Arrow-right Camera
News >  Features >  Washington Voices

Volunteers provide STEAM extra power

School’s transition aided by friends, family and retirees

It’s not just students and teachers who roam the halls of East Farms STEAM Magnet School every day. Parents, community members and retired educators come in regularly to volunteer.

They help out in any way they can. Principal Tammy Fuller said there are two women who come in regularly to do the laminating. Some volunteers read with students. Members of the PTA often stop by to help with fundraising efforts. There is a Watch Dog program for dads to volunteer.

Robert Thomas has volunteered at the school for the past three years. He lives nearby, but doesn’t have children or grandchildren who attend the school. After he retired, his wife suggested he find something to do.

“She kept telling me, ‘You have to volunteer here (East Farms),’ ” he said.

Since then, he’s been helping with reading and math in the fifth grade. On STEAM (science, technology, engineering, arts and mathematics) Day last month, he led classes where students took apart and rebuilt a gas engine.

His contributions to the school have been invaluable to the teachers. Fifth-grade teacher Celeste Simone said if there was an award for changing the community, she would give it to him. Often, seventh-graders who Thomas worked with when they were in fifth grade are excited to him.

Stephanie Hayden is a member of the PTA and began volunteering a few years ago when her daughters entered the district.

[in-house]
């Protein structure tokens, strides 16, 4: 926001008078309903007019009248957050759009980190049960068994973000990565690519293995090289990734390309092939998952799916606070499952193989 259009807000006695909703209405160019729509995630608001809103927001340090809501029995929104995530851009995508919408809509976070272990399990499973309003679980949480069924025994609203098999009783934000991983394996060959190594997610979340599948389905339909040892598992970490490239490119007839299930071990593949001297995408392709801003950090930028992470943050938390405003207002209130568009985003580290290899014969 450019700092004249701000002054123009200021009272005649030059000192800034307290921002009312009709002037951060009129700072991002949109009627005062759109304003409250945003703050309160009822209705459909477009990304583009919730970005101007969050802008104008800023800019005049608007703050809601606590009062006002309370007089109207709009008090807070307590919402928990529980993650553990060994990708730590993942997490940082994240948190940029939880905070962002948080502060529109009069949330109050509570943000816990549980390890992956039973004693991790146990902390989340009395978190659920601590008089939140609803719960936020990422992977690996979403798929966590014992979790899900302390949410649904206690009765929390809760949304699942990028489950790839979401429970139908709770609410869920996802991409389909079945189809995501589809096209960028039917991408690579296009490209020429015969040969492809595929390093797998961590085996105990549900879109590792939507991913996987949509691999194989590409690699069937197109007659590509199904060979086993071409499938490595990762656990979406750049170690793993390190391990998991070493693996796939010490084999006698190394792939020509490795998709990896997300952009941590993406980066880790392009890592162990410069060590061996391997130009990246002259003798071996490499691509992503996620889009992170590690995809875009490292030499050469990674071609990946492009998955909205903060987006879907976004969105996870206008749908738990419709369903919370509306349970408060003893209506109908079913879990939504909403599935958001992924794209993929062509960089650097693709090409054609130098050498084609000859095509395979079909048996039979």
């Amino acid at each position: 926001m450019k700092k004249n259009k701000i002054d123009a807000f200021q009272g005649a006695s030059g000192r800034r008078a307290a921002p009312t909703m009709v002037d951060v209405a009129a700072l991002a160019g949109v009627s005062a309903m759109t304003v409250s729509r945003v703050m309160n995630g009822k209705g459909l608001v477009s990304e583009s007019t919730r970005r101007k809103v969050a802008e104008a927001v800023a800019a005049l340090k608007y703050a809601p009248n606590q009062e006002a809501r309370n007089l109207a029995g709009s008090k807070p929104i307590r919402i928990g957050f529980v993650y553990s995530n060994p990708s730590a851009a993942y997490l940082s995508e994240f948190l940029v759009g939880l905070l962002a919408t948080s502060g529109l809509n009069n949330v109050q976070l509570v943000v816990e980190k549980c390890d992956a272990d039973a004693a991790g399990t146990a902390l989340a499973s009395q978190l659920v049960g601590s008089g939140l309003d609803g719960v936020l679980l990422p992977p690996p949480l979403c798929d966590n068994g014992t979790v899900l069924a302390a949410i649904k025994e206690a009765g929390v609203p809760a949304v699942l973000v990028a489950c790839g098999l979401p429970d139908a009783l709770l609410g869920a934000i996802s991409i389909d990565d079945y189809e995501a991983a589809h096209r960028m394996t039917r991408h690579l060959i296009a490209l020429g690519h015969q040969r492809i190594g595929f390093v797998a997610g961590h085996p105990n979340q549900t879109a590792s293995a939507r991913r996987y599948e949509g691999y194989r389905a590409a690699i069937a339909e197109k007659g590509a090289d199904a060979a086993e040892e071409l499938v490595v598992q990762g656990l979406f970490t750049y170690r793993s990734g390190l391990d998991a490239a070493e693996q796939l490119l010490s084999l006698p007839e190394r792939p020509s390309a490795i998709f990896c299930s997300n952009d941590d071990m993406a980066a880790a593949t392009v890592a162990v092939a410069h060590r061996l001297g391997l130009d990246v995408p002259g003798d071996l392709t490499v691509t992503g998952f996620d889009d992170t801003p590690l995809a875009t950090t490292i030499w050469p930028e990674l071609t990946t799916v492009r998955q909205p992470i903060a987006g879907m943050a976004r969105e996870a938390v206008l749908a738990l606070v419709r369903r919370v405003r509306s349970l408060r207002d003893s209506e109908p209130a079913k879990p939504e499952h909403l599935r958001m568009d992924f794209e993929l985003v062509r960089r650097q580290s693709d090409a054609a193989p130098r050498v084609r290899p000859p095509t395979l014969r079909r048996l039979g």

“I always wanted to be a mom that was involved in the school,” she said. Of her five daughters, two of them – Kacie, a fourth-grader, and Samantha, a sixth-grader – attend East Farms.

She was at the school this week collecting money from their annual PTA fundraising sale, and comes in often each week.

Barb Schroeder taught first grade at East Farms for 25 years before retiring in 2004.

On Wednesday, Schroeder was back at school, working with second-graders on their reading abilities. She worked through a list of words, asking a student to read them for her. Teachers use the results to help direct each student’s studies.

The volunteers get an up-close view of how students are reacting to the changes in the district, moving from a K-5 school to a K-8 school.

“My kids are adjusting just fine,” Hayden said. She said she noticed last year teachers able to collaborate more at every grade level. Students this year have reacted to changes within the school like they do when they are getting a new teacher at the beginning of the year.

“Every once in a while I hear a parent say, ‘I don’t like it,’ ” she said of the changes. But Hayden pointed out that their students still attend the school. “They do have other choices,” she said.

Schroeder said she hasn’t noticed the changes that much, since she usually works with younger students.

“I hope it works,” Schroeder said. The transition to a K-8 school reminds her of when she was in school and all elementary schools were K-8.

“Another teacher said to me last year, ‘We have to do something,’ ” she said.

Fuller said students love having volunteers in the school. What they do is invaluable.

“It’s a small but mighty group,” she said.